Before acquiring the 62-meter (203-foot) Hoek-designed, Holland Jachtbouw-built Athos (2010), her new owner chartered the yacht for a year. He fell in love with the boat, but saw many ways in which she could be optimized to enhance the amenities and user experience. As the project evolved in his mind, so the refit list grew. And as the refit work got under way, additional opportunities to perfect the outcome presented themselves.
What started as a large refit project, soon came to embrace all aspects of the Huisfit proposition: refit, rebuild and renewal. The stern overhang would be extended, and on deck, cockpit layouts had to be redesigned and a new forward navigation deckhouse had to be added. New booms, new sails and carbon rigging would ensure improved sail management and performance. All systems were to be updated. A considerable amount of the interior was to be replaced or reconfigured and updated.
Hoek Design was again involved in all naval architecture work to accommodate the changes, the interior styling and layout of the new owner’s cabin, one of the guest cabins, the main salon, the new crew service area and the navigation deckhouse. Peter Mikic Interiors was responsible for the layout and styling of the main deckhouse and for the overall guest interior decoration.
Huisfit’s capability and reputation for quality led to obtaining the project. For the owner, it was a bonus to take Athos back to the location where she was originally built in 2010, now Huisfit’s Amsterdam deep-water refit facility.
The extensive renewal saw Athos’ stern extended by 1.25 meters (4 feet), a seemingly modest extension. Yet the concave and convex curves of the new section called for exceptional skills in the design and build of the aluminum structure in order to fit perfectly into the aluminum hull. The extension, with a relocated push-pit, provided a new 2-meter (6.5-foot) area for sunbeds behind the owners’ private cockpit.
The cockpit itself was reconfigured for easier access and got extra amenities including a fridge and icemaker. The interior layout and furnishing of the owners’ deckhouse were updated. As a finishing touch, the new stern section was complemented by a fine teak transom.
The main cockpit and deckhouse, aft of the mainmast, were extensively modified to provide a true social hub for meeting and greeting, al fresco dining and relaxed leisure activity.
The new cockpit is wider and longer and can comfortably provide dining for 12 people. There is also informal seating for guests to meet in smaller groups or find a quiet corner to enjoy a read. Coffee tables are flexibly designed in order to adjust to become coffee tables or dining tables. A bar with fridge and icemaker was installed. Just abaft the main cockpit, redesigned dashboard consoles sit to port and starboard of the ship’s wheel.
The main deckhouse floor was raised to one level and provides an enhanced outlook. The entire interior, including the nav station, was taken out and a new design installed. The deckhouse looks much larger, the traffic flow is better and the natural light has improved. A new classic-looking bar was built on the port side and a couch occupies the space of the nav station, while smaller dining tables and casual seating maximize flexibility.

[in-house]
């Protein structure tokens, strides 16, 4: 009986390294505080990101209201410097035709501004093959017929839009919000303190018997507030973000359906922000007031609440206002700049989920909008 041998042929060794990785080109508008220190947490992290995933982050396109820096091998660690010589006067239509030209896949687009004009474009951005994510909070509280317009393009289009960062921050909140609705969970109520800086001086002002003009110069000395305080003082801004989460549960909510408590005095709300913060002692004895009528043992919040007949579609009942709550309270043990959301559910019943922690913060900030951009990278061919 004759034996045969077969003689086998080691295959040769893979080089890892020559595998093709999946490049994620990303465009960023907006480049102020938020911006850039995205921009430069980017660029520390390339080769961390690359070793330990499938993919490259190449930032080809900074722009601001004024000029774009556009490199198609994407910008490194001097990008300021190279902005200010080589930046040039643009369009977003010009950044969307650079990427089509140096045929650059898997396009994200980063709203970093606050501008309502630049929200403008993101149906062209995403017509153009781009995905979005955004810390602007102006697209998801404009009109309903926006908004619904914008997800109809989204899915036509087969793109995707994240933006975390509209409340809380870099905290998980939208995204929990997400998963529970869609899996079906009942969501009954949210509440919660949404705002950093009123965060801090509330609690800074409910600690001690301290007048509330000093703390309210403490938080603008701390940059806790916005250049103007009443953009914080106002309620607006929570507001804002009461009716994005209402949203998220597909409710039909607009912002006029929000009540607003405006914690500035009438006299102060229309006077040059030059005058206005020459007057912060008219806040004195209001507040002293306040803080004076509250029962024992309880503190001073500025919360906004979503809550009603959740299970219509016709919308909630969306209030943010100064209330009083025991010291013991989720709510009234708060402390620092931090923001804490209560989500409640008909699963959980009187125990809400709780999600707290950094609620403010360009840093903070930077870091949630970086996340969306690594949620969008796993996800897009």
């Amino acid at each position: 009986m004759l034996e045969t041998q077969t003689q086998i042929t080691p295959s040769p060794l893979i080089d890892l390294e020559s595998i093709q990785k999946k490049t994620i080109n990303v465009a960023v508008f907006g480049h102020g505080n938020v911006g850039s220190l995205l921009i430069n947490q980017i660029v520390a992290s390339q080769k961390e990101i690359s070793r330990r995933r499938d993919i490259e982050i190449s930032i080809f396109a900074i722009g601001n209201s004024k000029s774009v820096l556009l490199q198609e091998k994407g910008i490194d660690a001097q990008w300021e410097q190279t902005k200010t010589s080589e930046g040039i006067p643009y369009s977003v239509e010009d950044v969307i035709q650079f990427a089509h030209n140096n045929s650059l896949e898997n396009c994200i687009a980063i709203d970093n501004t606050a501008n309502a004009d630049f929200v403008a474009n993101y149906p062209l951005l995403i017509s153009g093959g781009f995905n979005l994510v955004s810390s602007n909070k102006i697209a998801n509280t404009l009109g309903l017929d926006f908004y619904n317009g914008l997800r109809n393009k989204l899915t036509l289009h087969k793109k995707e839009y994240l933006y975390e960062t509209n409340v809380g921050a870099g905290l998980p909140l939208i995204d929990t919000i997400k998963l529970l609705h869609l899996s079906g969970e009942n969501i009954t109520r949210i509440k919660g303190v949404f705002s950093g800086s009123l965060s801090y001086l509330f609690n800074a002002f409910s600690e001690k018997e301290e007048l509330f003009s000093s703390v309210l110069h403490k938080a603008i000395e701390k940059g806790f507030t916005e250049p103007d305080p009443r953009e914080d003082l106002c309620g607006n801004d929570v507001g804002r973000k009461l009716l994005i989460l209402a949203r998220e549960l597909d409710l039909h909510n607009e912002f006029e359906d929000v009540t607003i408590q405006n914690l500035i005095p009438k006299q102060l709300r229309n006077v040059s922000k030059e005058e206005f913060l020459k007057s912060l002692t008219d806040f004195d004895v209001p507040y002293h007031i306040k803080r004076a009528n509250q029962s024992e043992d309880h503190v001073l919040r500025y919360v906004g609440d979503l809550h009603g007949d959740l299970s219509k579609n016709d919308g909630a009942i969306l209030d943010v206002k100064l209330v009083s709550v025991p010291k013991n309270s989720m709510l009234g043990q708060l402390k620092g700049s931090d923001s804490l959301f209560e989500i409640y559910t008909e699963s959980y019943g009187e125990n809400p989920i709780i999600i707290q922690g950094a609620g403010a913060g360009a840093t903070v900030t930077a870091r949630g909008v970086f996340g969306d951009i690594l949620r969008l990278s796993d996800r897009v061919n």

More forward, the former crew companionway, which gave access to the crew quarters, was replaced by a larger, third deckhouse, styled and crafted in the same style as the other deckhouses.
The space houses a new navigation and secondary steering station and provides additional social space for the crew and access below. At the same time, the new design of the crew deckhouse improved the flow of the engine room ventilation system and reduced the subsequent noise considerably.
The owners’ suite was totally stripped out, redesigned and refitted. An additional porthole was made on either side and therewith, wasted space was eliminated to make full use of idle space. There are now two bathrooms in place of one and a new walk-in closet. Hard paneling was replaced by subtle fabrics, and the plank flooring was carpeted to create a warm and tranquil ambiance.
Just forward of the owners’ suite, a day head was removed. The space thus obtained was incorporated into the aft port guest cabin, where a fixed queen bed and a sofa were added. Along with the other three guest cabins, the floor was carpeted and the fielded panels were upholstered. Everything inside the corridor that connects the guest cabins was renewed—new walls, new flooring, new carpets, even a new chandelier. The biggest change in this area was the replacement of the original curved staircase to the main deckhouse with a beautifully crafted and space-liberating new stairway.
From the main deckhouse, stairs forward previously gave access to a lower salon in an open plan setting with a showpiece galley. A fireplace was removed and a wall built between the two areas to create a cozy and intimate media room to starboard. A long bookcase built cross-ships and luxurious new furniture complete the scene.
The galley to port, behind the new wall, was custom-rebuilt and all equipment updated for modern haute cuisine practices. A stewardess station was added creating more room in the galley for the chef.
In the crew quarters, the laundry has all-new appliances, the crew cabins have new floors and the crew mess enjoys the benefit of new worktops.
The complete work list is extensive, but some other enhancements include all-new navigation, alarm and safety systems and new lighting throughout. All PLCs have been changed and pumps upgraded. All guest spaces benefit from a state-of-the-art communications and entertainment package. The main tender was completely rebuilt and there is a new second tender. The bottom of the hull was blasted to bare aluminum before a full re-spray.
The Athos conversion project regularly employed up to 50 skilled people for more than a year.
For more information: huisfit.com